Time to state the obvious: I really like Terry Pratchett’s work. Like, a lot. Perhaps a bit more than is generally considered socially acceptable. Shocking, I know.
I got a couple of his Discworld books for Christmas (The Color of Magic and The Light Fantastic) and loved them both, but Monstrous Regiment came highly recommended to me by Pearl, and I decided I really ought to read it.
I love this book.
Like, seriously, I think this is my favorite ever Terry Pratchett book and maybe my favorite book of all time (except that that would dismiss Harry Potter. And The Odyssey. And The Crucible. And Lloyd Alexander and Cornelia Funke and a bunch of authors and books that ought not be dismissed.). It was perfect. The story was perfect, the characters were perfect, the message was perfect. The entirety of this book was exquisite in every way.
Here’s the basic plot (no spoilers, I promise): Polly Perks disguises herself as a man to join the army and find her brother. Hilarity ensues.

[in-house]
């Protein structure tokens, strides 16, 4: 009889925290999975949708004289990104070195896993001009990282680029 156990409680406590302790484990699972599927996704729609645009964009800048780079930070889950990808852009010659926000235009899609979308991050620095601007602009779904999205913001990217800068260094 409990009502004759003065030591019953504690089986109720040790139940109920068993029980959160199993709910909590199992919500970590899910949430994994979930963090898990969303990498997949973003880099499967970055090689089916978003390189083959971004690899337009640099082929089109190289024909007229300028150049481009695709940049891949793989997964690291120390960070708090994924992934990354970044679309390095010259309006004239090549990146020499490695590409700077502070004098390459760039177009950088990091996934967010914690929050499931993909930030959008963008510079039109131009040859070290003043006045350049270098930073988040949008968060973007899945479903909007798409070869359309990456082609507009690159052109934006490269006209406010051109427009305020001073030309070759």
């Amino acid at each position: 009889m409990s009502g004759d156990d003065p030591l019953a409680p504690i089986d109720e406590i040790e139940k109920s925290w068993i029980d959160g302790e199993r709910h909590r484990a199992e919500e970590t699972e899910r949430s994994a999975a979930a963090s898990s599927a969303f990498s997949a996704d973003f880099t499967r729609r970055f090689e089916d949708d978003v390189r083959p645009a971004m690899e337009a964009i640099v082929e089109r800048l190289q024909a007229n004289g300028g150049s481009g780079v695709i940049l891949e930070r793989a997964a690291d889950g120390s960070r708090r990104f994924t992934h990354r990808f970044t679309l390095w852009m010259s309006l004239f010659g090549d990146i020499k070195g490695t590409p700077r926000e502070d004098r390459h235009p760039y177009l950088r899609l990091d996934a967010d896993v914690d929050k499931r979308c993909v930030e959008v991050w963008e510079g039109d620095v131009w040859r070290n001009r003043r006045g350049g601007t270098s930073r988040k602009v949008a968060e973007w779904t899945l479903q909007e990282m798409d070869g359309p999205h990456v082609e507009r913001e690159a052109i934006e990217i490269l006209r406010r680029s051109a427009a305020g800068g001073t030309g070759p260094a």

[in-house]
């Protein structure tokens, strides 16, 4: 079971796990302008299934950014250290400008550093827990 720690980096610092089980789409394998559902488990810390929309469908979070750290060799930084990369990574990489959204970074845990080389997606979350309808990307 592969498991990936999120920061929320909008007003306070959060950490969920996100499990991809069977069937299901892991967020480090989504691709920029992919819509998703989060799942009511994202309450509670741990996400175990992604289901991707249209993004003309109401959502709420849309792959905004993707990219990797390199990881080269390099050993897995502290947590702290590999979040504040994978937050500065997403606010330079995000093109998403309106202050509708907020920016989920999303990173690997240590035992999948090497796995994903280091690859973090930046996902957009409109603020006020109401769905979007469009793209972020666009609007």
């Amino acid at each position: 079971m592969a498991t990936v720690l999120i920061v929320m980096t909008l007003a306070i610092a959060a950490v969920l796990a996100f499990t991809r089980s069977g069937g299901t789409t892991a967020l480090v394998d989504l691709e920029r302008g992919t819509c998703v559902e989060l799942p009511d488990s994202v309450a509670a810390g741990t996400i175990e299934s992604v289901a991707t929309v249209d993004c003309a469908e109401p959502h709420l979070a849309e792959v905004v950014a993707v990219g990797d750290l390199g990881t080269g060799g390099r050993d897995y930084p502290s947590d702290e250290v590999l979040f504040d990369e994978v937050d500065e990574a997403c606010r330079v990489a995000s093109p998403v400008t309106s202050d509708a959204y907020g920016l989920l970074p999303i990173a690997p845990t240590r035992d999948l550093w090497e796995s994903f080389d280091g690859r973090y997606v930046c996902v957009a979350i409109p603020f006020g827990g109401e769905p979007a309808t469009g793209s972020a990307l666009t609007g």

When I say “hilarity,” I mean I ended up laughing aloud at every single page of this book, without, as far as I know, exception. This was slightly awkward because most of my reading of this book took place in a coffee shop with other actual people present. Usually lots of them.
I’m sure I got a few strange looks, but I didn’t actually look up from the book long enough to find out.
This book is magical, even by Mr. Pratchett’s standards.
It is funny, it is meaningful, it is deep without trying. It even has a great message (as much as I love Terry Pratchett’s work, I often find myself disagreeing thematically with his ideas. This one, however, I found rather spot on.): “The enemy wasn’t men, or women, or the old, or even the dead. It was just bleedin’ stupid people, who came in all varieties. And no one had the right to be stupid.”
Thus, I find myself once again in love with a book.
To the new day being a great big fish—